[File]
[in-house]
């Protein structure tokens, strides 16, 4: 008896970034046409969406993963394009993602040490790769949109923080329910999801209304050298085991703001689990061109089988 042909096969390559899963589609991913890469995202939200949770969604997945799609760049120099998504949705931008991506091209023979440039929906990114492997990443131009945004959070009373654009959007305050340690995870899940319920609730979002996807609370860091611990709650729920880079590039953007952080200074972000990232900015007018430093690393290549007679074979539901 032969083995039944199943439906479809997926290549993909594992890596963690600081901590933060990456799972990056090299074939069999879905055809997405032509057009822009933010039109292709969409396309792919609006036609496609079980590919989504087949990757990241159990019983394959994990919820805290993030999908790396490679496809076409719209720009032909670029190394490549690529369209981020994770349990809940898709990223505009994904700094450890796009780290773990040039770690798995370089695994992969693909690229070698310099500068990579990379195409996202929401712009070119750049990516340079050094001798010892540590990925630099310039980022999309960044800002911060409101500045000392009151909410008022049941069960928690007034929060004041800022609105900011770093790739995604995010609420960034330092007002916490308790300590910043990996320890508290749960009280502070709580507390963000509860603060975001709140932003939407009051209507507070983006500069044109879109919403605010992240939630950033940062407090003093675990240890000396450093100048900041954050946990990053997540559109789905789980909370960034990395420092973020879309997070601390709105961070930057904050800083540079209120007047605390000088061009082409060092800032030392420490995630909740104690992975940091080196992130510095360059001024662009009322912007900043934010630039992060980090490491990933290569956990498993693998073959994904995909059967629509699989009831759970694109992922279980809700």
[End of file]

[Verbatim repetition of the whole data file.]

[in-house]
């Protein structure tokens, strides 16, 4: 008896970034046409969406993963394009993602040490790769949109923080329910999801209304050298085991703001689990061109089988 042909096969390559899963589609991913890469995202939200949770969604997945799609760049120099998504949705931008991506091209023979440039929906990114492997990443131009945004959070009373654009959007305050340690995870899940319920609730979002996807609370860091611990709650729920880079590039953007952080200074972000990232900015007018430093690393290549007679074979539901 032969083995039944199943439906479809997926290549993909594992890596963690600081901590933060990456799972990056090299074939069999879905055809997405032509057009822009933010039109292709969409396309792919609006036609496609079980590919989504087949990757990241159990019983394959994990919820805290993030999908790396490679496809076409719209720009032909670029190394490549690529369209981020994770349990809940898709990223505009994904700094450890796009780290773990040039770690798995370089695994992969693909690229070698310099500068990579990379195409996202929401712009070119750049990516340079050094001798010892540590990925630099310039980022999309960044800002911060409101500045000392009151909410008022049941069960928690007034929060004041800022609105900011770093790739995604995010609420960034330092007002916490308790300590910043990996320890508290749960009280502070709580507390963000509860603060975001709140932003939407009051209507507070983006500069044109879109919403605010992240939630950033940062407090003093675990240890000396450093100048900041954050946990990053997540559109789905789980909370960034990395420092973020879309997070601390709105961070930057904050800083540079209120007047605390000088061009082409060092800032030392420490995630909740104690992975940091080196992130510095360059001024662009009322912007900043934010630039992060980090490491990933290569956990498993693998073959994904995909059967629509699989009831759970694109992922279980809700």